With that, Burt Lancaster left New York and moved to Los Angeles.

Hollywood Calls and Lancaster Arrives

Shortly after Lancaster arrived in Hollywood, Hecht introduced him to producer Hal B. Wallis. Lancaster had penetrating blue eyes, a winning smile, a deep, distinctive voice, and an athletic body that turned heads wherever he went. Wallis liked what he saw in him and immediately signed Lancaster to a non-exclusive, eight-movie contract.

Before long, he was cast as the lead in 1946’s The Killers, with co-star Ava Gardner. It was a commercial and critical success, and it launched them both to stardom. In 1948, Burt co-starred with Barbara Stanwyck in the commercially and critically acclaimed film Sorry, Wrong Number.

Burt’s stardom was not beginner’s luck. In the years that followed, Burt would star in more than 85 movies across many genres, including dramas, romances, adventures, war films, Westerns, and more.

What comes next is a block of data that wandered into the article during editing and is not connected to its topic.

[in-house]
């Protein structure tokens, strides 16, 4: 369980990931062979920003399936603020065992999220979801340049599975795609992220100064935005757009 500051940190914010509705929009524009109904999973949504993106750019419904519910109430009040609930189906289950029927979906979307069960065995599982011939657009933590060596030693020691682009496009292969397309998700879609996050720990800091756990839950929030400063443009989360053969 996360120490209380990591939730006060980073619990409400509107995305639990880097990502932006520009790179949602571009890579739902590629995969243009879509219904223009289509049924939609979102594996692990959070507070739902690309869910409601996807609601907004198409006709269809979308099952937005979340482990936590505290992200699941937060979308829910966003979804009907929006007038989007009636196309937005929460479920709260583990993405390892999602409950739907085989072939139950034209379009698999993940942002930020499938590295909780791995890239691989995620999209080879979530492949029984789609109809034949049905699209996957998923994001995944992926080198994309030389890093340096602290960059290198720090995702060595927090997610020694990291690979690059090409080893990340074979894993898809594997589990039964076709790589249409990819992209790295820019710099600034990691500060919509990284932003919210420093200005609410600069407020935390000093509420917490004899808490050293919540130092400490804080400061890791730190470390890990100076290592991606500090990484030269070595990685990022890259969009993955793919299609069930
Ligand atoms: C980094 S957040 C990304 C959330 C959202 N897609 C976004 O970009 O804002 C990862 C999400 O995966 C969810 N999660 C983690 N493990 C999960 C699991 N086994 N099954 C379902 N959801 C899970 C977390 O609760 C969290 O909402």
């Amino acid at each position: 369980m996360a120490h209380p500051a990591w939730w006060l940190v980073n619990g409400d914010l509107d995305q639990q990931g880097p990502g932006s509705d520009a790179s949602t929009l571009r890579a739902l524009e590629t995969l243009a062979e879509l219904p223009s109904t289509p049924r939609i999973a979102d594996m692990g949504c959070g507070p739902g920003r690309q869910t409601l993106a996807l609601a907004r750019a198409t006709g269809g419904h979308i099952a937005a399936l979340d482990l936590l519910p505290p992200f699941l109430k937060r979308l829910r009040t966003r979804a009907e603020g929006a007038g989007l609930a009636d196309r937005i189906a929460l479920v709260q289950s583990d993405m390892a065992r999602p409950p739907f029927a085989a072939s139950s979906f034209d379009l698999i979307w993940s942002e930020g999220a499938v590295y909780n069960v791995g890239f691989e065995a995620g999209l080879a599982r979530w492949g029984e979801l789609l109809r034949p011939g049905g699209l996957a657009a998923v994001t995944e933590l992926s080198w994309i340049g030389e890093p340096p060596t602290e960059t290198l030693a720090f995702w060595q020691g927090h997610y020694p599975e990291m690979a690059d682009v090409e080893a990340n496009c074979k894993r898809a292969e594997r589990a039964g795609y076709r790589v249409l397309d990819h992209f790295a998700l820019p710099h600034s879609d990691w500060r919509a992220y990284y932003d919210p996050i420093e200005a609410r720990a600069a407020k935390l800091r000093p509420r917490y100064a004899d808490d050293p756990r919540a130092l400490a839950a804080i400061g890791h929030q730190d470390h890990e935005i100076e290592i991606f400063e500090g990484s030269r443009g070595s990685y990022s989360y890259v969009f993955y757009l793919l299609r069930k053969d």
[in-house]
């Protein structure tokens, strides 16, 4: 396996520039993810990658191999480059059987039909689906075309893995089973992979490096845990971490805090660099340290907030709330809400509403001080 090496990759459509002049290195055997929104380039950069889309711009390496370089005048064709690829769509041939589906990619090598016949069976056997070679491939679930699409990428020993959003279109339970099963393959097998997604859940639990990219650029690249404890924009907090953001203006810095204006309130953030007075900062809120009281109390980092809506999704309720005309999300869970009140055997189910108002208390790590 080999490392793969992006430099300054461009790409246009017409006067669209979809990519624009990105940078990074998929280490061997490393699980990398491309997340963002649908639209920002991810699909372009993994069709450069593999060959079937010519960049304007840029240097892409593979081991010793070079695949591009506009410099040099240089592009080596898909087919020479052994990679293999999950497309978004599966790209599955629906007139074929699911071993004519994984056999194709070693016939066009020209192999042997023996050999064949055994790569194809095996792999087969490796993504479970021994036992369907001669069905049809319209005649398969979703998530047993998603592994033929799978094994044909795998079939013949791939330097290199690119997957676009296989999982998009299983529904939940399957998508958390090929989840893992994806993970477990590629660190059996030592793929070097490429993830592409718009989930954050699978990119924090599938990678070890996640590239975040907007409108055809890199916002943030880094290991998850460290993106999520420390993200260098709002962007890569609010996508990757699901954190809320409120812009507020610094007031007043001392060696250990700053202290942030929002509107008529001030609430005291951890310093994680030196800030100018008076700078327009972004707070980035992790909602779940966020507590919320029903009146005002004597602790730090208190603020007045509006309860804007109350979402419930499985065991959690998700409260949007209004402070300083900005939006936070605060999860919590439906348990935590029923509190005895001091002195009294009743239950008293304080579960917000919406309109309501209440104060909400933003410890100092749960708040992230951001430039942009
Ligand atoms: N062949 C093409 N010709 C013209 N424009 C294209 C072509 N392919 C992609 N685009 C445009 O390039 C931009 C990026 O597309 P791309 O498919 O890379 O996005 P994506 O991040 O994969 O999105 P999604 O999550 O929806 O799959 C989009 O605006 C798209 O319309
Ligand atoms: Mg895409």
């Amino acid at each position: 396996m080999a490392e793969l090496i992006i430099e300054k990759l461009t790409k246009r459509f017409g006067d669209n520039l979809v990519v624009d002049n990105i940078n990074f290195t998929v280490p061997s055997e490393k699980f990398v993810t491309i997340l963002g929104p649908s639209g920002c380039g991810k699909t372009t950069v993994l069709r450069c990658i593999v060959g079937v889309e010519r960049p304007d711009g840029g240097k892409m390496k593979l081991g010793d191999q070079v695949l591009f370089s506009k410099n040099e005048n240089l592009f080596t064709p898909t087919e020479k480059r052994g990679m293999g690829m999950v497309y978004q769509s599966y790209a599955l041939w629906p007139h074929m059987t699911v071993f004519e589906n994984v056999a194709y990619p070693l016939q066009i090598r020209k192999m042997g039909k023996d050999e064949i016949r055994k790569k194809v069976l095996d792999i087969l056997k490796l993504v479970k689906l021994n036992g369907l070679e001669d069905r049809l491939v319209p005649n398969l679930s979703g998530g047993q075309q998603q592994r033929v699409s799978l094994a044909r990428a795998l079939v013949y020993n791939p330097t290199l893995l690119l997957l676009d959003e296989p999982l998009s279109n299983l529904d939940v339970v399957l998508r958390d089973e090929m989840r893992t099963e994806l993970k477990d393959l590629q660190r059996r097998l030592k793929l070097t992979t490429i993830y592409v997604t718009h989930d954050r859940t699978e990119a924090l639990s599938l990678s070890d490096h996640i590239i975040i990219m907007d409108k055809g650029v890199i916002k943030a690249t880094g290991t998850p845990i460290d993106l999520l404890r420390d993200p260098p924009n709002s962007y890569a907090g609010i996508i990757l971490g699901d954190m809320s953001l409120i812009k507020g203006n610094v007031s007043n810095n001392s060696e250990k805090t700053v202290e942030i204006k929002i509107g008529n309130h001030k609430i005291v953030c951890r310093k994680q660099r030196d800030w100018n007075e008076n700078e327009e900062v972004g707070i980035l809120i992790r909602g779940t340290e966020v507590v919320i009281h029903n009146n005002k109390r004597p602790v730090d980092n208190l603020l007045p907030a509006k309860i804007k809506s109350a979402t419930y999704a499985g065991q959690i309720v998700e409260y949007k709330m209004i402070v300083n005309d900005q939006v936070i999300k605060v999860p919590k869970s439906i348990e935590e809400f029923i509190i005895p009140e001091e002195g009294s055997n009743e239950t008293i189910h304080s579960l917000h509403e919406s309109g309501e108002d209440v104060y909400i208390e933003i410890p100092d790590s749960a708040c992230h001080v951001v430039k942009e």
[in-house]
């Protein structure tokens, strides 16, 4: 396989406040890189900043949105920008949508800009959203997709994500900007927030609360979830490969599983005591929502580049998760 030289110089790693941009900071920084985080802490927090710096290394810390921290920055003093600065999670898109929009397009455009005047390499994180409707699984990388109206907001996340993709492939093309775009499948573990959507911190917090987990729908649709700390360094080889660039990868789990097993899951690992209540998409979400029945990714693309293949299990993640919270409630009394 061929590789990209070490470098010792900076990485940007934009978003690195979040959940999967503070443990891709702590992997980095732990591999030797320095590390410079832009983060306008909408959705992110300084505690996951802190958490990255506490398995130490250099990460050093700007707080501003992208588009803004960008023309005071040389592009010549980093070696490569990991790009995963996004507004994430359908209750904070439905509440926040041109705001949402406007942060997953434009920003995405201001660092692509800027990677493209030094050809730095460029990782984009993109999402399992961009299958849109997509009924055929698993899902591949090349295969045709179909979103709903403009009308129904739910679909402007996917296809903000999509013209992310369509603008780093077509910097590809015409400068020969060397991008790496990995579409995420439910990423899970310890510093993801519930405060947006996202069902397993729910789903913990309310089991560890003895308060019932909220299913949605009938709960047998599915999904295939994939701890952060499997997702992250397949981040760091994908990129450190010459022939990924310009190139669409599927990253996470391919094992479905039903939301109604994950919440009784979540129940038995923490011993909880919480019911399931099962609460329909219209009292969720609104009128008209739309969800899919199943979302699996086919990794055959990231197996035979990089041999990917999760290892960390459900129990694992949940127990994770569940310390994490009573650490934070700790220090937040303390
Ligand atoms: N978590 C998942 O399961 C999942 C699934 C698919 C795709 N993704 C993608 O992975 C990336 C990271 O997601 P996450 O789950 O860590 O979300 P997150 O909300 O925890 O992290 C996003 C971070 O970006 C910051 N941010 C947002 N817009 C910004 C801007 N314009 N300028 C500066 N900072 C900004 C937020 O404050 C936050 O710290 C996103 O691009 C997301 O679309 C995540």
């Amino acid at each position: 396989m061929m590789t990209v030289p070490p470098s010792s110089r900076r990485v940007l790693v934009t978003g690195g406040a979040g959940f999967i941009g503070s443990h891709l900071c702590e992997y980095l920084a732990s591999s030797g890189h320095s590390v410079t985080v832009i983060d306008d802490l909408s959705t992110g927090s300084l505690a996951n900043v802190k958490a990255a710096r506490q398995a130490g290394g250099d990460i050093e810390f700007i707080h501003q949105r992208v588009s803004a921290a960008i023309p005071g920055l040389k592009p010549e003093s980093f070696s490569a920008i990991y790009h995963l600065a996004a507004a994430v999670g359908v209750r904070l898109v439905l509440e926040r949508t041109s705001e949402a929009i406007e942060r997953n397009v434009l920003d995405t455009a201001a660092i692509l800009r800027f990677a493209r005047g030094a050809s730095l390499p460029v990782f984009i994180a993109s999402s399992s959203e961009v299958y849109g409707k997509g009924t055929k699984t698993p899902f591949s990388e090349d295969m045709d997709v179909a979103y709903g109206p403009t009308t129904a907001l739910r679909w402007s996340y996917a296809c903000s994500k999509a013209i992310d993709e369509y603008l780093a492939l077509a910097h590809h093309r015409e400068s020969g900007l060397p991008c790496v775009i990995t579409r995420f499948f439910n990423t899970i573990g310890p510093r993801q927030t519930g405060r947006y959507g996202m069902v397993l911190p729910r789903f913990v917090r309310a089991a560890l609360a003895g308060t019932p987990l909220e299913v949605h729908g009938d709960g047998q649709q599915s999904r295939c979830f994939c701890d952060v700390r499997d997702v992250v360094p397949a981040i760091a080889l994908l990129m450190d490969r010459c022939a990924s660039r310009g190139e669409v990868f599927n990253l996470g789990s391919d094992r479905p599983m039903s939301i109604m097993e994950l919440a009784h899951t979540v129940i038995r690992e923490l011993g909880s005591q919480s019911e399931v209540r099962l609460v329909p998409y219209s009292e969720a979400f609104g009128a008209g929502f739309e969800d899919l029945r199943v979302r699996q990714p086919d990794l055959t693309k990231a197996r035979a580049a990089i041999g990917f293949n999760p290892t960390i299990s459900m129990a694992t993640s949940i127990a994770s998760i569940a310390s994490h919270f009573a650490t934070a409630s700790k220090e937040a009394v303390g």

True to his word, Hecht and Lancaster set up their own production company and named it Norma Productions. Their first movie was a thriller that starred Burt and Joan Fontaine in the critically acclaimed Kiss the Blood Off My Hands.

The 1950s was a great decade for Lancaster. In 1951, Norma Productions became Hecht-Hill-Lancaster, and in its heyday, it was the most successful and innovative company of its kind.

Over the course of the decade, Burt co-starred with Deborah Kerr in From Here to Eternity, which was a box office smash hit, and he made his debut as a director on The Kentuckian.

In the next five years, his production company won The Academy Award for Best Picture for their film, Marty. Burt also starred in The Rainmaker opposite Katharine Hepburn and earned a nomination for Best Actor from the Golden Globes.

Burt’s sensational, successful run continued with the movies Sweet Smell of Success and Gunfight at the OK Corral with co-star Kirk Douglas. The decade wrapped up with the classic Run Silent, Run Deep, and Separate Tables, a drama that received seven Oscar nominations.

But perhaps his greatest success came in 1960 when Burt Lancaster played Elmer Gantry, the fast-talking, opportunistic traveling salesman and conman in Elmer Gantry. His performance and the movie itself were critically acclaimed and commercially successful. At last, Lancaster won the Academy Award and the Golden Globe for Best Actor.